Pyotr Ilyich Tchaikovsky

Russian composer (1840–1893)

Pyotr Ilyich Tchaikovsky; Пётр Ильи́ч Чайко́вский (25 April/7 May 184025 October/6 November 1893 was a Russian composer of the late-Romantic period, some of whose works are among the most popular music in the classical repertoire. He was the first Russian composer whose music made a lasting impression internationally, bolstered by his appearances as a guest conductor in Europe and the United States. Tchaikovsky was honored in 1884 by Emperor Alexander III, and awarded a lifetime pension.

Pyotr Ilyich Tchaikovsky (1893)

Quotes edit

  • What I need is to believe in myself again— for my faith has been greatly undermined; it seems to me my role is over.
    • Letter to a nephew (9 February 1893) Just prior to composing his "Pathetique" Symphony (No. 6)
  • Just as I was starting on my journey the idea came to me for a new symphony, this time with a program, but a program which will remain an enigma to all— let them guess it who can. It will be called "A Programmatic Symphony" (No. 6). During my trip, while composing in my mind, I frequently shed tears. When I got home I settled down to sketch it, and the work went so furiously that I had the first movement completely ready in less than four days and the remaining movements are already clearly outlined in my head. Half the third movement is already done. There will be much innovation of form in this symphony— and incidentally, the finale will not be a noisy allegro but, on the contrary, a long drawn-out adagio. You can't imagine what bliss I feel, being convinced that my time is not yet passed and I can still work. Perhaps, of course, I'm mistaken, but I don't think so.
    • Letter to a nephew (late February 1893)
  • I played over the music of that scoundrel Brahms. What a giftless bastard! It annoys me that this self-inflated mediocrity is hailed as a genius.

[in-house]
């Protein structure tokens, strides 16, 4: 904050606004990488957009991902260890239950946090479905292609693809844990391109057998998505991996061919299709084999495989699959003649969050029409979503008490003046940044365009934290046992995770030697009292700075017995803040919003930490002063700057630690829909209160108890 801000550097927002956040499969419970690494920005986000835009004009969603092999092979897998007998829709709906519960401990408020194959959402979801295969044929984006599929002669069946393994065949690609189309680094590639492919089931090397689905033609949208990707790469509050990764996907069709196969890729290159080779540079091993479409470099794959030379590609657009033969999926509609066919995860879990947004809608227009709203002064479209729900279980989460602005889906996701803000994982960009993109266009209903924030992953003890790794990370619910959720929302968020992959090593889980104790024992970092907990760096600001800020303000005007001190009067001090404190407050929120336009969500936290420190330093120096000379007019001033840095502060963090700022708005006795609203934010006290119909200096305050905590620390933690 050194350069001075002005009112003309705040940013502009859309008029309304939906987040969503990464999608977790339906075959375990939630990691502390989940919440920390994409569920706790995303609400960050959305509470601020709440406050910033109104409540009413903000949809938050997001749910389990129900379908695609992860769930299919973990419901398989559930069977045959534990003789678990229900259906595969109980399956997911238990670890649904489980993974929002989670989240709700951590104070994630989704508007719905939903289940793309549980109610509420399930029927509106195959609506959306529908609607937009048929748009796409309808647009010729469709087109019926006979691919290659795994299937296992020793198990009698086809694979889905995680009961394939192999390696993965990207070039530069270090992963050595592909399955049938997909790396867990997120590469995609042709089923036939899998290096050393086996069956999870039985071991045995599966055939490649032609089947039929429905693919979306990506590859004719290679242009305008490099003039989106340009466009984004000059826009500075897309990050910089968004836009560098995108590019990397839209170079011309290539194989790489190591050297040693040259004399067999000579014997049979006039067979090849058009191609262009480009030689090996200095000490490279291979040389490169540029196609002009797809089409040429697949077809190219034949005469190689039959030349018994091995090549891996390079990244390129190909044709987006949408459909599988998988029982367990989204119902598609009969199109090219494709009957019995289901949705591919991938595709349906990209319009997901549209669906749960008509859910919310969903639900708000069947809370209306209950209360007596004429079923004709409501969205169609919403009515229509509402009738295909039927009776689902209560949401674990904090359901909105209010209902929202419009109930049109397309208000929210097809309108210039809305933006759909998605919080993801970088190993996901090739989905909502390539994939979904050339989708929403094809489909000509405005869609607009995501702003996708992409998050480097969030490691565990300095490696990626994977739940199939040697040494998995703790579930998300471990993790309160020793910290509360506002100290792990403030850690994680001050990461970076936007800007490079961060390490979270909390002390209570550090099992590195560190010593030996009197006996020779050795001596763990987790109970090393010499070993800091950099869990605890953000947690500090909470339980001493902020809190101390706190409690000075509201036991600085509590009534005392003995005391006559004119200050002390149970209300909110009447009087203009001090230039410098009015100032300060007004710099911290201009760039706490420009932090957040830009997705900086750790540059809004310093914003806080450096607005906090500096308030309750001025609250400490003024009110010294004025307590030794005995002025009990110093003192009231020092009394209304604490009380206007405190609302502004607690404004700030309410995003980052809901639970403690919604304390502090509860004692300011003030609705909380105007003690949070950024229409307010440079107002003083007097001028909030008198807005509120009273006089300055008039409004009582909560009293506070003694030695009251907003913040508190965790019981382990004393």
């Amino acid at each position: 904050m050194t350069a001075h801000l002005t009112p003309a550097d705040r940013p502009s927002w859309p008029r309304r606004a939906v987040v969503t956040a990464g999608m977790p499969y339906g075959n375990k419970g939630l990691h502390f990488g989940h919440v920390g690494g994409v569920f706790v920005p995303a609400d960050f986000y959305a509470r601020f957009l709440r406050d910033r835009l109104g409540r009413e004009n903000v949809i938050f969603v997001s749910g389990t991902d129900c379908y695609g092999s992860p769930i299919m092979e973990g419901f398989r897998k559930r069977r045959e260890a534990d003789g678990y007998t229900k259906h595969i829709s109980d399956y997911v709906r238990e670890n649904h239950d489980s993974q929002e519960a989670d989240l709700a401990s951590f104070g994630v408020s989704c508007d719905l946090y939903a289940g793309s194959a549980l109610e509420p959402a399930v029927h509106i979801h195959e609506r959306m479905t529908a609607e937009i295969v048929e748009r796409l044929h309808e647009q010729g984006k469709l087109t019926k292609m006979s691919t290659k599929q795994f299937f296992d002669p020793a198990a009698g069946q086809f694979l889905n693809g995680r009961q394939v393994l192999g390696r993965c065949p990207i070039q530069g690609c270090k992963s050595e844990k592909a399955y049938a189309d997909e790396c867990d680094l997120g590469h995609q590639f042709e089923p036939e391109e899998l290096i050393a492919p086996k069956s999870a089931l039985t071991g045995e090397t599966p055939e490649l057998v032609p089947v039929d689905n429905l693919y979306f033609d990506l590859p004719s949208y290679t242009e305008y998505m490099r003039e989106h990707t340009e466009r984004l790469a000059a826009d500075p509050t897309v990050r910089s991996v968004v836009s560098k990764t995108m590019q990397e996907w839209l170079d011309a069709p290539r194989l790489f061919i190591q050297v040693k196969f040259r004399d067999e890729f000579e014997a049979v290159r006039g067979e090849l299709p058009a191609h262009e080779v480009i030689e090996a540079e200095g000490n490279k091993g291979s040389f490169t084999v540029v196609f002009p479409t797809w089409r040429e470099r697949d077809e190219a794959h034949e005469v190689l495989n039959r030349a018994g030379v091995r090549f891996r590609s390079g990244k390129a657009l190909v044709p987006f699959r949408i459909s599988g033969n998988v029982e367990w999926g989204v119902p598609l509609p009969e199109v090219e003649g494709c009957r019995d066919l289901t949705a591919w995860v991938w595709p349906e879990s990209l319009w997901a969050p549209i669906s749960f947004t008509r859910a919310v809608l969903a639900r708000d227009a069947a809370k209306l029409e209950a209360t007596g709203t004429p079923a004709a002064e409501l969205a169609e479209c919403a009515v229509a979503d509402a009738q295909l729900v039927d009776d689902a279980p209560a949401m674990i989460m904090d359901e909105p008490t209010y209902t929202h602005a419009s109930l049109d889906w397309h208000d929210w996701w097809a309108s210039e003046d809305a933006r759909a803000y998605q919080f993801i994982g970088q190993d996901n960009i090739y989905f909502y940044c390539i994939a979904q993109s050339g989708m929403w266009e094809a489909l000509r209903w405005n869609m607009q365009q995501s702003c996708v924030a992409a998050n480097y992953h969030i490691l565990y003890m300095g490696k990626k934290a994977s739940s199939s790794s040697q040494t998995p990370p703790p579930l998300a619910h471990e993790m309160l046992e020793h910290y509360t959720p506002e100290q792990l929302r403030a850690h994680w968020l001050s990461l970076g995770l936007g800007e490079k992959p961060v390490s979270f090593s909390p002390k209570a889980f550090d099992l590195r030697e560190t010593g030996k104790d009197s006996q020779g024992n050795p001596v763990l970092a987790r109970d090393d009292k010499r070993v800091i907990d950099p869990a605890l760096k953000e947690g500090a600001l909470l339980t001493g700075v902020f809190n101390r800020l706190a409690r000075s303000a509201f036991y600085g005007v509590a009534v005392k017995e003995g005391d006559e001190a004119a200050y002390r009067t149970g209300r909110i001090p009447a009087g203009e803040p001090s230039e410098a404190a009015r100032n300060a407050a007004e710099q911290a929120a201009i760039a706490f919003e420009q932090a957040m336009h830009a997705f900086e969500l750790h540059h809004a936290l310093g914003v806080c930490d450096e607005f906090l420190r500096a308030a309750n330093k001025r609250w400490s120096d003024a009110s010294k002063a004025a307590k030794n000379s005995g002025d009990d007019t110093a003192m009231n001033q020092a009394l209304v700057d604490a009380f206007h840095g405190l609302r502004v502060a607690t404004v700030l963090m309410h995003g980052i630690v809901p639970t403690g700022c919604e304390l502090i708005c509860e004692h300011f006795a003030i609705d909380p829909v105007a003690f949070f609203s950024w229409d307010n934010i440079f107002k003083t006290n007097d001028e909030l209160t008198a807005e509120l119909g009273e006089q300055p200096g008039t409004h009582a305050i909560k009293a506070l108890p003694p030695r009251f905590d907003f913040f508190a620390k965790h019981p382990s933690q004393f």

• Diary entry for October 9, 1886, quoted in Nicolas Slonimsky, Lexicon of Musical Invective (1953), p. 73.
  • After the last notes of Gotterdammerung I felt as though I had been let out of prison.
    • Quoted in Hans Gal, The Musician's World (1965)
  • Generally speaking, the germ of a future composition comes suddenly and unexpectedly. If the soil is ready — that is to say, if the disposition for work is there — it takes root with extraordinary force and rapidity, shoots up through the earth, puts forth branches, leaves, and, finally, blossoms.
    • Quoted in letter to Nadezhda von Meck from Florence (1878) before setting out the "programme" of the Fourth Symphony
  • I am a Russian, Russian, Russian, to the marrow of my bones.
    • quoted in Geoffrey Hindley, The Larousse Encyclopedia of Music (1982) ISBN 0896731014
  • This evening I feel sad and am shedding tears because this morning while wandering in the woods I was unable to find a single violet. What an old sniveller I am...!
    • quoted in Geoffrey Hindley, The Larousse Encyclopedia of Music (1982) ISBN 0896731014
  • Fate... hangs over our heads like the sword of Damocles and inexorably distills a slow and deadly venom. One must bend to it and abandon oneself to boundless despair...
    • quoted in Geoffrey Hindley, The Larousse Encyclopedia of Music (1982) ISBN 0896731014

Quotes about Tchaikovsky edit

  • I don't know what life would be like without music. In my lonely times, music has been my closest friend. It has also been my doctor-and my lover, in the sense that I sometimes listen to music and dream of a lover that doesn't exist. Late at night, when I don't feel sleepy, I'll play music-all types of music and lose myself in its mystery. I might decide to play Stevie Wonder, or Debussy, or Tchaikovsky. It depends on my mood.

External links edit

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